Last month the Equality and Human Rights Commission (EHRC) published new guidance to help employers understand their legal obligations in relation to individuals experiencing menopause symptoms in the workplace. 

Why does this matter?

On average, perimenopause and menopause affects women aged 45-55, meaning that 51% of the population will experience the menopause. Symptoms can last between four and eight years, but for some women, symptoms will last a lot longer. The effects can be severe and long-lasting, with many experiencing physical and mental symptoms such as low mood, anxiety, fatigue, poor concentration, heavy periods, anaemia, palpitations, difficulty sleeping, hot flushes, sweating and muscle/joint pain.

We are seeing increased numbers of women aged 50 to 64 remaining in work, which means that more women will experience menopausal symptoms during their working lives, and these symptoms can have a negative impact for them in the workplace. Recent survey results have indicated that one in 10 women say they have left their jobs due to their symptoms, with 52% saying they have lost confidence at work.

Protections under the Equality Act 2010?

Menopause is not a protected characteristic under the Equality Act 2010, which means that women have to rely on the protected characteristics of age, sex and disability should they feel the need to seek legal protection and/or redress. It is also worth remembering that the menopause may affect people that do not identify as women (such as trans individuals and those who identify as non-binary).

In recent years we have seen increasing social awareness about the effects of perimenopause and menopause, and we have also seen cases that cite the menopause filter through the employment tribunal system. However, given the lack of clarity in this area, employers may well be unaware of their obligations towards those experiencing menopause.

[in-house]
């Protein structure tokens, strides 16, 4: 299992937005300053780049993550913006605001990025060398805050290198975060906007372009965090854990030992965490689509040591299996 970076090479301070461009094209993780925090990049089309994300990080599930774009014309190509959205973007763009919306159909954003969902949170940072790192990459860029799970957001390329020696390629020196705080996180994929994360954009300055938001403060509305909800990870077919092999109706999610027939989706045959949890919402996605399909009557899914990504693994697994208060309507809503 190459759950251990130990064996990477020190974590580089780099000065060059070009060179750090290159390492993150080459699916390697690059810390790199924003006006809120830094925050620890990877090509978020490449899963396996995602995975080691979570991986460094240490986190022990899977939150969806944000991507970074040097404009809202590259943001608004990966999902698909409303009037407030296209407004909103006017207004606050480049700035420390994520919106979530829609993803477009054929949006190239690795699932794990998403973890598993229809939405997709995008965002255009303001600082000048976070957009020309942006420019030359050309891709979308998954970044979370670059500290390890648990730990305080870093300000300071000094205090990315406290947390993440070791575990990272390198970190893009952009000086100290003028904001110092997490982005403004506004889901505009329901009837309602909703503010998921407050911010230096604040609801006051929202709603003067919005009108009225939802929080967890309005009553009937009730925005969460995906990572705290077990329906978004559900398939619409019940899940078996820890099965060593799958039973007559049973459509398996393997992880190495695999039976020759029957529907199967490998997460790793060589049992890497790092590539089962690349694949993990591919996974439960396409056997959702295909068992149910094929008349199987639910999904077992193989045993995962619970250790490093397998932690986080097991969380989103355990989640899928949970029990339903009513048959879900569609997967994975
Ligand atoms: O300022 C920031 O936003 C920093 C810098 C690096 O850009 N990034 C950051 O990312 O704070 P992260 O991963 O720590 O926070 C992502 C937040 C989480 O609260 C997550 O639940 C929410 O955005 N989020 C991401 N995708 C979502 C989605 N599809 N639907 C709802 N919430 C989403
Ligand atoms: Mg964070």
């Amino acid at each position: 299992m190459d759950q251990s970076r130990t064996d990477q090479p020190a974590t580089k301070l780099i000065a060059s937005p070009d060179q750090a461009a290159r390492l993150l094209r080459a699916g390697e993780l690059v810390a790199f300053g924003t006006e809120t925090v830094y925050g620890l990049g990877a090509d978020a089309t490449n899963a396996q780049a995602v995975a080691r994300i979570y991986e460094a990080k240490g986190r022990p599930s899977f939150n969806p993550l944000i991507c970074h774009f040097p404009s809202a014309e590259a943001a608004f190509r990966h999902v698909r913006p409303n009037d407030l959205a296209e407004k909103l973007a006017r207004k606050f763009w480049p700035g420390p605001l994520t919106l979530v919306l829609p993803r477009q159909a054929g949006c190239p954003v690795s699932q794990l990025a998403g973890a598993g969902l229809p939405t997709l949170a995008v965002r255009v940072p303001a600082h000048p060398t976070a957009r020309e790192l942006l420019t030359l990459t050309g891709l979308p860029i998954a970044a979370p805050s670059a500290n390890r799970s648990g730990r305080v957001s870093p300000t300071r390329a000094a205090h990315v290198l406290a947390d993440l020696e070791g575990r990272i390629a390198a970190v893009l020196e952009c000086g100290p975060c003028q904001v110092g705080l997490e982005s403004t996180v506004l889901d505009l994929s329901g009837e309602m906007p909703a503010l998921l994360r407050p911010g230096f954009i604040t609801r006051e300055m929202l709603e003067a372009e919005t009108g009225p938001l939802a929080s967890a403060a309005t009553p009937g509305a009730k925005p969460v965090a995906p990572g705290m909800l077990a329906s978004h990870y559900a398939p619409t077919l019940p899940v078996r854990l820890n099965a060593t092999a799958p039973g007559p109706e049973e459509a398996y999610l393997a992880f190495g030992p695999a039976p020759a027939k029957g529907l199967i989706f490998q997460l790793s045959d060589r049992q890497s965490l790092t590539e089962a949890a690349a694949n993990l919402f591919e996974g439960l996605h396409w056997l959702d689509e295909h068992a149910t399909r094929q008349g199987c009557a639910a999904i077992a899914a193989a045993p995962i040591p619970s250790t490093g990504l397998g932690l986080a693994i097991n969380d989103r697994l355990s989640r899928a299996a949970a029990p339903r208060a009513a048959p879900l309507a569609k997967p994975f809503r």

How will the EHRC's guidance help?

The EHRC’s guidance aims to help employers understand their obligations. It provides information about symptoms, how those affected may be supported and it also provides guidance for creating an open culture where people feel able to talk about their symptoms. Importantly, you will also find videos that explain the menopause and its interaction with the Equality Act, together with information regarding workplace adjustments. 

The guidance is certainly a useful reminder for employers and will hopefully serve as an aide-memoire for those wanting to assist staff and help break down social barriers.  

If you would like to discuss this guidance further, or speak to one of our employment law experts about your obligations and how your organisation can support its staff, then please get in contact with our Employment Team.

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